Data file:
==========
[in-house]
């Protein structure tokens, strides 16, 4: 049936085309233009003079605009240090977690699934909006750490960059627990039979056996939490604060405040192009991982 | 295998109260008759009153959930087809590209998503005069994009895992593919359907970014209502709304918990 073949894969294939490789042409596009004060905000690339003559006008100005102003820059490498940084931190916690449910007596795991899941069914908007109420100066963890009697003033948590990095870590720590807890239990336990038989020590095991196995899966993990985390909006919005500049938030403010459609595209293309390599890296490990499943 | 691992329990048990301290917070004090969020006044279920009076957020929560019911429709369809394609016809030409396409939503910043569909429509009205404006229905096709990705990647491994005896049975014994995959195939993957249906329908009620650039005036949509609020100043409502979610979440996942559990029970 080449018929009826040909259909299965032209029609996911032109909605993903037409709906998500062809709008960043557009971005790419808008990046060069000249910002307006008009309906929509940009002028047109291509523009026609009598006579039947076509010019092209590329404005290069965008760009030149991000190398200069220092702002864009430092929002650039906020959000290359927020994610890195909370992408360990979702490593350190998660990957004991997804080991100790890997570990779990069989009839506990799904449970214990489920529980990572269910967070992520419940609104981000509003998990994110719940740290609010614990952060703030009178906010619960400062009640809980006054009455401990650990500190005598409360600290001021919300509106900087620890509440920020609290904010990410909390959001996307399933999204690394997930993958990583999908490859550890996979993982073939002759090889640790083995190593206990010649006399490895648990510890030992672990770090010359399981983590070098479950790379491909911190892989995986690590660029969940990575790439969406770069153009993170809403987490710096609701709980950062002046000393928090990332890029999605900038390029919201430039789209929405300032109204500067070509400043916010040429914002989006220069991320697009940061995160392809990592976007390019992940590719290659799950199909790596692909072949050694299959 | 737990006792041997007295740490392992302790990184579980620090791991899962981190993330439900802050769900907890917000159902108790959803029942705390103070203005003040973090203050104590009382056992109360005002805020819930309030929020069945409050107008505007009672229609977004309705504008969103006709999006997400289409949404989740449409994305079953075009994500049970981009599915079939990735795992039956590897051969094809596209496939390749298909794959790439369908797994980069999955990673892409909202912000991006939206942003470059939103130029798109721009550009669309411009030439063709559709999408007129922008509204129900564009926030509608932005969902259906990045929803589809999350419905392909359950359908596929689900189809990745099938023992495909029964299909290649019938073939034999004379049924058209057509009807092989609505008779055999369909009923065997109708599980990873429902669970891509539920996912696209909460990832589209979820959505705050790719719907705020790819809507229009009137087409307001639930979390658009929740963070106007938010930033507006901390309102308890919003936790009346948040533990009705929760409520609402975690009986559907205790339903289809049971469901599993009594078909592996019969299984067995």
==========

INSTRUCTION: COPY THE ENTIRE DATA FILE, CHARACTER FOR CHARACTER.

[in-house]
């Protein structure tokens, strides 16, 4: 049936085309233009003079605009240090977690699934909006750490960059627990039979056996939490604060405040192009991982 | 295998109260008759009153959930087809590209998503005069994009895992593919359907970014209502709304918990 073949894969294939490789042409596009004060905000690339003559006008100005102003820059490498940084931190916690449910007596795991899941069914908007109420100066963890009697003033948590990095870590720590807890239990336990038989020590095991196995899966993990985390909006919005500049938030403010459609595209293309390599890296490990499943 | 691992329990048990301290917070004090969020006044279920009076957020929560019911429709369809394609016809030409396409939503910043569909429509009205404006229905096709990705990647491994005896049975014994995959195939993957249906329908009620650039005036949509609020100043409502979610979440996942559990029970 080449018929009826040909259909299965032209029609996911032109909605993903037409709906998500062809709008960043557009971005790419808008990046060069000249910002307006008009309906929509940009002028047109291509523009026609009598006579039947076509010019092209590329404005290069965008760009030149991000190398200069220092702002864009430092929002650039906020959000290359927020994610890195909370992408360990979702490593350190998660990957004991997804080991100790890997570990779990069989009839506990799904449970214990489920529980990572269910967070992520419940609104981000509003998990994110719940740290609010614990952060703030009178906010619960400062009640809980006054009455401990650990500190005598409360600290001021919300509106900087620890509440920020609290904010990410909390959001996307399933999204690394997930993958990583999908490859550890996979993982073939002759090889640790083995190593206990010649006399490895648990510890030992672990770090010359399981983590070098479950790379491909911190892989995986690590660029969940990575790439969406770069153009993170809403987490710096609701709980950062002046000393928090990332890029999605900038390029919201430039789209929405300032109204500067070509400043916010040429914002989006220069991320697009940061995160392809990592976007390019992940590719290659799950199909790596692909072949050694299959 | 737990006792041997007295740490392992302790990184579980620090791991899962981190993330439900802050769900907890917000159902108790959803029942705390103070203005003040973090203050104590009382056992109360005002805020819930309030929020069945409050107008505007009672229609977004309705504008969103006709999006997400289409949404989740449409994305079953075009994500049970981009599915079939990735795992039956590897051969094809596209496939390749298909794959790439369908797994980069999955990673892409909202912000991006939206942003470059939103130029798109721009550009669309411009030439063709559709999408007129922008509204129900564009926030509608932005969902259906990045929803589809999350419905392909359950359908596929689900189809990745099938023992495909029964299909290649019938073939034999004379049924058209057509009807092989609505008779055999369909009923065997109708599980990873429902669970891509539920996912696209909460990832589209979820959505705050790719719907705020790819809507229009009137087409307001639930979390658009929740963070106007938010930033507006901390309102308890919003936790009346948040533990009705929760409520609402975690009986559907205790339903289809049971469901599993009594078909592996019969299984067995």